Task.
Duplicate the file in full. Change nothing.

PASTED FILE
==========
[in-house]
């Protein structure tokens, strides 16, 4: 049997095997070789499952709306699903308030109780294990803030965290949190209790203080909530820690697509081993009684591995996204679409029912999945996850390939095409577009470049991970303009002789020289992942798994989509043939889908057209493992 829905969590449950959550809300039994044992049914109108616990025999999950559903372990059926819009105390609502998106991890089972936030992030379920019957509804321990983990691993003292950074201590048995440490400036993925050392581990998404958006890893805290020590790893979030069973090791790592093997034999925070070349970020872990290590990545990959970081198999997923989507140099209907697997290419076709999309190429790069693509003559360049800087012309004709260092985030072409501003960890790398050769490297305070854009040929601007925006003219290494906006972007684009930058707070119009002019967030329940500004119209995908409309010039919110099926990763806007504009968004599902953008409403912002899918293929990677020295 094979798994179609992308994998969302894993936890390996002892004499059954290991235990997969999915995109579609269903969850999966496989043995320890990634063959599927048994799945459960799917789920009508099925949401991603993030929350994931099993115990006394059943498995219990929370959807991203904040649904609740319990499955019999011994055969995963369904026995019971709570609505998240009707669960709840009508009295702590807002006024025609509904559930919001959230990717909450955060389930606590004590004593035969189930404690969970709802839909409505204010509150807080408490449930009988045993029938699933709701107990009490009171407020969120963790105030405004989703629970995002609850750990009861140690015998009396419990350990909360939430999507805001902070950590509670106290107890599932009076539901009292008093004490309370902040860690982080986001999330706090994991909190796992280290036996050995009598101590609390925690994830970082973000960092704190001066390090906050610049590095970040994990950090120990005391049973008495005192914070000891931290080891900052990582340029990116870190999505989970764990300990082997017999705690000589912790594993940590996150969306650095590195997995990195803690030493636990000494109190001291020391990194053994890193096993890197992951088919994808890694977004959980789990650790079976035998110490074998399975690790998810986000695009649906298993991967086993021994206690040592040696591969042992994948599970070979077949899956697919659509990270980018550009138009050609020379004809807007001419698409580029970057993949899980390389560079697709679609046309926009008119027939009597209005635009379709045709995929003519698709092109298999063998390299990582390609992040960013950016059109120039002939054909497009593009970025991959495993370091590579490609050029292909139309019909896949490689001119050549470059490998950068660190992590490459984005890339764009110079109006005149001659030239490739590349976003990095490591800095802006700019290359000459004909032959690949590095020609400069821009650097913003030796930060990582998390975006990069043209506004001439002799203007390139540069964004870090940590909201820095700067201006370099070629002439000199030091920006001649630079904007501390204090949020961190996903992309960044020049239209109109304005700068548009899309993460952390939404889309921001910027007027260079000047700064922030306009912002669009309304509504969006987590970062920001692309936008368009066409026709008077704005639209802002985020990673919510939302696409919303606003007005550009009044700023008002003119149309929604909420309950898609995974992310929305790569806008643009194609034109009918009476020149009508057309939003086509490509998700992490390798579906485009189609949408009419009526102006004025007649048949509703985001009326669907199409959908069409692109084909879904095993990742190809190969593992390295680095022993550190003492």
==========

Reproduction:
[in-house]
């Protein structure tokens, strides 16, 4: 049997095997070789499952709306699903308030109780294990803030965290949190209790203080909530820690697509081993009684591995996204679409029912999945996850390939095409577009470049991970303009002789020289992942798994989509043939889908057209493992 829905969590449950959550809300039994044992049914109108616990025999999950559903372990059926819009105390609502998106991890089972936030992030379920019957509804321990983990691993003292950074201590048995440490400036993925050392581990998404958006890893805290020590790893979030069973090791790592093997034999925070070349970020872990290590990545990959970081198999997923989507140099209907697997290419076709999309190429790069693509003559360049800087012309004709260092985030072409501003960890790398050769490297305070854009040929601007925006003219290494906006972007684009930058707070119009002019967030329940500004119209995908409309010039919110099926990763806007504009968004599902953008409403912002899918293929990677020295 094979798994179609992308994998969302894993936890390996002892004499059954290991235990997969999915995109579609269903969850999966496989043995320890990634063959599927048994799945459960799917789920009508099925949401991603993030929350994931099993115990006394059943498995219990929370959807991203904040649904609740319990499955019999011994055969995963369904026995019971709570609505998240009707669960709840009508009295702590807002006024025609509904559930919001959230990717909450955060389930606590004590004593035969189930404690969970709802839909409505204010509150807080408490449930009988045993029938699933709701107990009490009171407020969120963790105030405004989703629970995002609850750990009861140690015998009396419990350990909360939430999507805001902070950590509670106290107890599932009076539901009292008093004490309370902040860690982080986001999330706090994991909190796992280290036996050995009598101590609390925690994830970082973000960092704190001066390090906050610049590095970040994990950090120990005391049973008495005192914070000891931290080891900052990582340029990116870190999505989970764990300990082997017999705690000589912790594993940590996150969306650095590195997995990195803690030493636990000494109190001291020391990194053994890193096993890197992951088919994808890694977004959980789990650790079976035998110490074998399975690790998810986000695009649906298993991967086993021994206690040592040696591969042992994948599970070979077949899956697919659509990270980018550009138009050609020379004809807007001419698409580029970057993949899980390389560079697709679609046309926009008119027939009597209005635009379709045709995929003519698709092109298999063998390299990582390609992040960013950016059109120039002939054909497009593009970025991959495993370091590579490609050029292909139309019909896949490689001119050549470059490998950068660190992590490459984005890339764009110079109006005149001659030239490739590349976003990095490591800095802006700019290359000459004909032959690949590095020609400069821009650097913003030796930060990582998390975006990069043209506004001439002799203007390139540069964004870090940590909201820095700067201006370099070629002439000199030091920006001649630079904007501390204090949020961190996903992309960044020049239209109109304005700068548009899309993460952390939404889309921001910027007027260079000047700064922030306009912002669009309304509504969006987590970062920001692309936008368009066409026709008077704005639209802002985020990673919510939302696409919303606003007005550009009044700023008002003119149309929604909420309950898609995974992310929305790569806008643009194609034109009918009476020149009508057309939003086509490509998700992490390798579906485009189609949408009419009526102006004025007649048949509703985001009326669907199409959908069409692109084909879904095993990742190809190969593992390295680095022993550190003492």